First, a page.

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A Daft Punk Approach to Studio Gear

A Daft Punk Approach to Studio Gear

By late 2001, Daft Punk were considered by everyone in the industry to be Gods of music. Their second album, ‘Discovery’ had just been released, delivering them to mainstream success across the globe. Today, the album is considered by many to be their finest, and a monolith of music, not just within the dance scene,  but for all of music. Full of obscure samples from rock, pop and disco records; Discovery oozed with playful effortlessness, forever altering the course of electronic music. Anyone listening would be forgiven for thinking that these two must have been sent from the future, taking an impressive studio and swathe of equipment back in time with them to create such inspiring music. 

But truth is, they didn’t. 


Like all beginners, Thomas Bangalter and Guy-Manuel de Home-Christo started with a very minimal setup. It’s difficult to decipher from all the rumors, legend and mystery surrounding the pair, but from various interviews and photos, we learn that they started off with a simple computer and a copy of Pro Tools. Later they added Ableton into the mix, when it was released in 2001, just in time for the production of Discovery. 

In my head, the reason why Daft Punk was so amazing was because they had the money to have a big studio, and I didn’t. That’s what I thought. And then I arrived and I’m like ‘where’s the studio?’ And he [Thomas Bangalter] is like, ‘Well — this is it.’ And then, oh my God, I got so depressed because they were making this music with nothing. You know how you always give an excuse when you’re a beginner? You always say, yeah that’s because those guys have more connections, more money, they have more ways to promote but you never want to say, I’m just not as good as them.
— David Guetta on visiting Daft Punk’s studio in 2001. 

Rather than invest money they didn’t have into gear they clearly didn’t need, Daft Punk decided to learn their craft inside out. They learnt Pro Tools and Ableton like the back of their hands; and the results speak for themselves. They didn’t invest money into plugins and VSTs. When asked during an interview what their go-to synthesizer was, they said ‘Operator’ — a stock instrument that comes with every copy of Ableton. Even when the pair introduced hardware synthesizers like the TR-303 or simple compressors like the Alesis 3630, they were inexpensive pieces of hardware that were complimenting the work.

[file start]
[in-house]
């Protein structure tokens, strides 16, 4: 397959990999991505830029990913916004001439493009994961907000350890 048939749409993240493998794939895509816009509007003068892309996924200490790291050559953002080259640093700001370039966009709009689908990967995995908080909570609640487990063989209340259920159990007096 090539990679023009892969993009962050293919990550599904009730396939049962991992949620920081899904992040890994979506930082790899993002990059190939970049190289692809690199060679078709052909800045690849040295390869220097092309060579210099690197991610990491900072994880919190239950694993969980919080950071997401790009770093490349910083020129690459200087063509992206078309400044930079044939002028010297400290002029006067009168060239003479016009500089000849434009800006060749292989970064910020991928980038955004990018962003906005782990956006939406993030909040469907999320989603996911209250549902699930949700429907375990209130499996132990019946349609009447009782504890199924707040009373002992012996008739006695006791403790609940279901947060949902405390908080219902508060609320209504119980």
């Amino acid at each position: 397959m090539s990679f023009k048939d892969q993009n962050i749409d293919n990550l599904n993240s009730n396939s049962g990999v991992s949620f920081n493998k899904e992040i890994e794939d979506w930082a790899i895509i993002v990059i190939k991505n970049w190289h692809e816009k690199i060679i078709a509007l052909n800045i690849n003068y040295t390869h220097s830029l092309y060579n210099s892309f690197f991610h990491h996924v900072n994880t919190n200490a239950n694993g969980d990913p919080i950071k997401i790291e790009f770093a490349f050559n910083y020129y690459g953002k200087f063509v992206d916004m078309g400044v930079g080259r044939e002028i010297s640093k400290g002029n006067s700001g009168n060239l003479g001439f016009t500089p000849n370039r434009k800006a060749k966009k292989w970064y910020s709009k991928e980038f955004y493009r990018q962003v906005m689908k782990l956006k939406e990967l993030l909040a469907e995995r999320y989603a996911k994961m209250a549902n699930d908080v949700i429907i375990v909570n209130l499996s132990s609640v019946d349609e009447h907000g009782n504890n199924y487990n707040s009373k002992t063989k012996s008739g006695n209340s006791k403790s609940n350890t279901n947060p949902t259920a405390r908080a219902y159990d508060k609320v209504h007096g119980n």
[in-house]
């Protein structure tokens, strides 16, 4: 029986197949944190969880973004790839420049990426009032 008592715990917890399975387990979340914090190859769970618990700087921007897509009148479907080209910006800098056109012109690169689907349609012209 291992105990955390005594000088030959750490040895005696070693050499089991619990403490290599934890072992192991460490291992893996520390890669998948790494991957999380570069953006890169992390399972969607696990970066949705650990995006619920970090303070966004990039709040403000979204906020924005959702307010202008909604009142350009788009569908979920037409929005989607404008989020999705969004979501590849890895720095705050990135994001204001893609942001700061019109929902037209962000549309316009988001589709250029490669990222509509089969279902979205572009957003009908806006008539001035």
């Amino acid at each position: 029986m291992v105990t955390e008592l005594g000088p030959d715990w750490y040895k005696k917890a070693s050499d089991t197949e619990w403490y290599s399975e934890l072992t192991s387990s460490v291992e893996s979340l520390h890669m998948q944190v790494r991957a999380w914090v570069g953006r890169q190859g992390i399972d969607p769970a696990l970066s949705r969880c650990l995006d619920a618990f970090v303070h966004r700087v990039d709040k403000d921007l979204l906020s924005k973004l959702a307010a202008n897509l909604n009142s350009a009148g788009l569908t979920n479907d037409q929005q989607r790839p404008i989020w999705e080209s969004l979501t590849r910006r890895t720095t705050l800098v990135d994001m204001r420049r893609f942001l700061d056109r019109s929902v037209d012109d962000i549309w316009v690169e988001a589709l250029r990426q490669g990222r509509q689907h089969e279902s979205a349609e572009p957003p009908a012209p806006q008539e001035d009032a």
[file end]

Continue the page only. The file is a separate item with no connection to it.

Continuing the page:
We have a really small compressor, the Alesis 3630, which is $300. That’s the main one we used on ‘Homework’ and ‘Discovery’. The one we used the most is one of the cheapest ones on the market. 
— Thomas Bangalter

Instead of expensive gear, what helped set Daft Punk apart from every other dance act at the time, was their application of the pop song formula. That is to say that the songs went:

Intro, verse, chorus, verse, chorus, bridge, chorus.

This application of pop songwriting was unheard of in the dance music world, and had nothing to do with their equipment, yet was instrumental in making it one of the most popular albums of all time.

⁠“‘One More Time’ being electronic music, but also a pop song - it was definitely one of the first to be that. It follows pop songwriting - there’s a big hook that’s memorable — it follows all of the pop rules, and it’s got a very poppy, fun vocal while being a sampled electronic music piece."
- Baauer

Today, more than twenty years since Discovery was released⁠, producers have every sound and software available; just a few clicks away. Thousands of ‘must have’ VSTs and plugins are going on sale every week, and phsyical hardware keeps improving year on year. For beginners and professionals, these tools are tempting , and when a certain level of technical proficiency is reached, maybe some are worth buying. But if Daft Punk has taught us anything, it’s that they aren’t necessary. In fact, anyone with a DAW worth its salt likely already has everything they need, right out of the box. When you have learnt how to use your software; studied it back to front, then consider introducing hardware. This way, not only will you know exactly how to apply it, but you’ll also know what to shop for. There’s no point buying a synth plugin if you could have been making it with a stock instrument the whole time, had you just had the patience to learn how.

Your point of difference will be in your techniques, your artistry and your individual, unique style. Not in the kind of gear you have. What Daft Punk has taught us is that more than anything, its your songwriting and production that need refining, not your studio.